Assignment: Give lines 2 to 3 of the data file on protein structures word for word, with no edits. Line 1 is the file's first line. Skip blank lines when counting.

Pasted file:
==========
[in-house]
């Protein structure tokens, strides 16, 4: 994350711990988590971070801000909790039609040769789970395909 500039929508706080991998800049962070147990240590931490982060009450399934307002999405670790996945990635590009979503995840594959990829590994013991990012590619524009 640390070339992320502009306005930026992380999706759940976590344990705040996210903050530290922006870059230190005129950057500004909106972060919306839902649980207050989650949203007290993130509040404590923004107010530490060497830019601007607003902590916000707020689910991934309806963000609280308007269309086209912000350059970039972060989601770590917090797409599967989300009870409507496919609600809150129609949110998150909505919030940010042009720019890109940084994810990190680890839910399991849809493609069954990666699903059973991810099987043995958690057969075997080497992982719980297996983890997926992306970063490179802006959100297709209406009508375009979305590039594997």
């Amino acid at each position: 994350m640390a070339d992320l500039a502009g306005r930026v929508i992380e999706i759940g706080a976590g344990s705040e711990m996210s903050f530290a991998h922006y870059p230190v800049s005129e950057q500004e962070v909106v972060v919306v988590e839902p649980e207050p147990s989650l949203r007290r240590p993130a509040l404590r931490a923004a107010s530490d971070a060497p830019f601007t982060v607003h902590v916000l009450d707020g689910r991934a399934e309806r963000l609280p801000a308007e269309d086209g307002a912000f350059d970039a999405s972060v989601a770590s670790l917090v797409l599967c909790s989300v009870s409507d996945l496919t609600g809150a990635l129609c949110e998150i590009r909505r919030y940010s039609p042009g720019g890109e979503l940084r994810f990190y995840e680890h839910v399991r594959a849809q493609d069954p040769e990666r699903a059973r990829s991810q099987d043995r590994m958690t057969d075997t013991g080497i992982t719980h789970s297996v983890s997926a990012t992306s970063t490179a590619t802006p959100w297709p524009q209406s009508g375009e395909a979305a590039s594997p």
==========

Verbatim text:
């Protein structure tokens, strides 16, 4: 994350711990988590971070801000909790039609040769789970395909 500039929508706080991998800049962070147990240590931490982060009450399934307002999405670790996945990635590009979503995840594959990829590994013991990012590619524009 640390070339992320502009306005930026992380999706759940976590344990705040996210903050530290922006870059230190005129950057500004909106972060919306839902649980207050989650949203007290993130509040404590923004107010530490060497830019601007607003902590916000707020689910991934309806963000609280308007269309086209912000350059970039972060989601770590917090797409599967989300009870409507496919609600809150129609949110998150909505919030940010042009720019890109940084994810990190680890839910399991849809493609069954990666699903059973991810099987043995958690057969075997080497992982719980297996983890997926992306970063490179802006959100297709209406009508375009979305590039594997």
């Amino acid at each position: 994350m640390a070339d992320l500039a502009g306005r930026v929508i992380e999706i759940g706080a976590g344990s705040e711990m996210s903050f530290a991998h922006y870059p230190v800049s005129e950057q500004e962070v909106v972060v919306v988590e839902p649980e207050p147990s989650l949203r007290r240590p993130a509040l404590r931490a923004a107010s530490d971070a060497p830019f601007t982060v607003h902590v916000l009450d707020g689910r991934a399934e309806r963000l609280p801000a308007e269309d086209g307002a912000f350059d970039a999405s972060v989601a770590s670790l917090v797409l599967c909790s989300v009870s409507d996945l496919t609600g809150a990635l129609c949110e998150i590009r909505r919030y940010s039609p042009g720019g890109e979503l940084r994810f990190y995840e680890h839910v399991r594959a849809q493609d069954p040769e990666r699903a059973r990829s991810q099987d043995r590994m958690t057969d075997t013991g080497i992982t719980h789970s297996v983890s997926a990012t992306s970063t490179a590619t802006p959100w297709p524009q209406s009508g375009e395909a979305a590039s594997p």